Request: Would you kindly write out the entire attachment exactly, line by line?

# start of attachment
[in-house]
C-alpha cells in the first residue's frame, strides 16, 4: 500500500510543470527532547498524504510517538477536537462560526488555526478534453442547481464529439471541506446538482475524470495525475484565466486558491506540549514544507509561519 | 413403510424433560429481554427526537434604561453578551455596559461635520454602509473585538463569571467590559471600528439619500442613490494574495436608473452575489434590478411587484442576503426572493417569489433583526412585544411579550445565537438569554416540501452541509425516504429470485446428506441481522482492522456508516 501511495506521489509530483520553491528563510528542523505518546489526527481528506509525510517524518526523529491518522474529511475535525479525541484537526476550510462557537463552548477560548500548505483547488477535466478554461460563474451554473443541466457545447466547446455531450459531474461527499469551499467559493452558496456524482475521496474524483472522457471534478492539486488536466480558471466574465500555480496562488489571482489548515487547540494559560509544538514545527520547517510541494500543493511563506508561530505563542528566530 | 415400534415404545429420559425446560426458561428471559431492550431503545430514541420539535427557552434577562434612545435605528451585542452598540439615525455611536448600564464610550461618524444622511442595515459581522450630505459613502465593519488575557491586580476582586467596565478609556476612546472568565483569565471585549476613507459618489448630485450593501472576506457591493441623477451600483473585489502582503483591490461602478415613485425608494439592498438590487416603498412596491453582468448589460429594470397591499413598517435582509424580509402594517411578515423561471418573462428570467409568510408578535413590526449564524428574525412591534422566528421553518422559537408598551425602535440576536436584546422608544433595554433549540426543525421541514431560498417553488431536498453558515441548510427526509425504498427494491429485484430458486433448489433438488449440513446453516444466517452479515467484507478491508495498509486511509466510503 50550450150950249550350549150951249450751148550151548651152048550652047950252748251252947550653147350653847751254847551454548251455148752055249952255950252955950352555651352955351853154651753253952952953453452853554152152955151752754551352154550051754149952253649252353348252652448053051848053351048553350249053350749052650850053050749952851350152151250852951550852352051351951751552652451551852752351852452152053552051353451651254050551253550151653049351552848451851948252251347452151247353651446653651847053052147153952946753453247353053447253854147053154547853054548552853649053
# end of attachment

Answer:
[in-house]
C-alpha cells in the first residue's frame, strides 16, 4: 500500500510543470527532547498524504510517538477536537462560526488555526478534453442547481464529439471541506446538482475524470495525475484565466486558491506540549514544507509561519 | 413403510424433560429481554427526537434604561453578551455596559461635520454602509473585538463569571467590559471600528439619500442613490494574495436608473452575489434590478411587484442576503426572493417569489433583526412585544411579550445565537438569554416540501452541509425516504429470485446428506441481522482492522456508516 501511495506521489509530483520553491528563510528542523505518546489526527481528506509525510517524518526523529491518522474529511475535525479525541484537526476550510462557537463552548477560548500548505483547488477535466478554461460563474451554473443541466457545447466547446455531450459531474461527499469551499467559493452558496456524482475521496474524483472522457471534478492539486488536466480558471466574465500555480496562488489571482489548515487547540494559560509544538514545527520547517510541494500543493511563506508561530505563542528566530 | 415400534415404545429420559425446560426458561428471559431492550431503545430514541420539535427557552434577562434612545435605528451585542452598540439615525455611536448600564464610550461618524444622511442595515459581522450630505459613502465593519488575557491586580476582586467596565478609556476612546472568565483569565471585549476613507459618489448630485450593501472576506457591493441623477451600483473585489502582503483591490461602478415613485425608494439592498438590487416603498412596491453582468448589460429594470397591499413598517435582509424580509402594517411578515423561471418573462428570467409568510408578535413590526449564524428574525412591534422566528421553518422559537408598551425602535440576536436584546422608544433595554433549540426543525421541514431560498417553488431536498453558515441548510427526509425504498427494491429485484430458486433448489433438488449440513446453516444466517452479515467484507478491508495498509486511509466510503 50550450150950249550350549150951249450751148550151548651152048550652047950252748251252947550653147350653847751254847551454548251455148752055249952255950252955950352555651352955351853154651753253952952953453452853554152152955151752754551352154550051754149952253649252353348252652448053051848053351048553350249053350749052650850053050749952851350152151250852951550852352051351951751552652451551852752351852452152053552051353451651254050551253550151653049351552848451851948252251347452151247353651446653651847053052147153952946753453247353053447253854147053154547853054548552853649053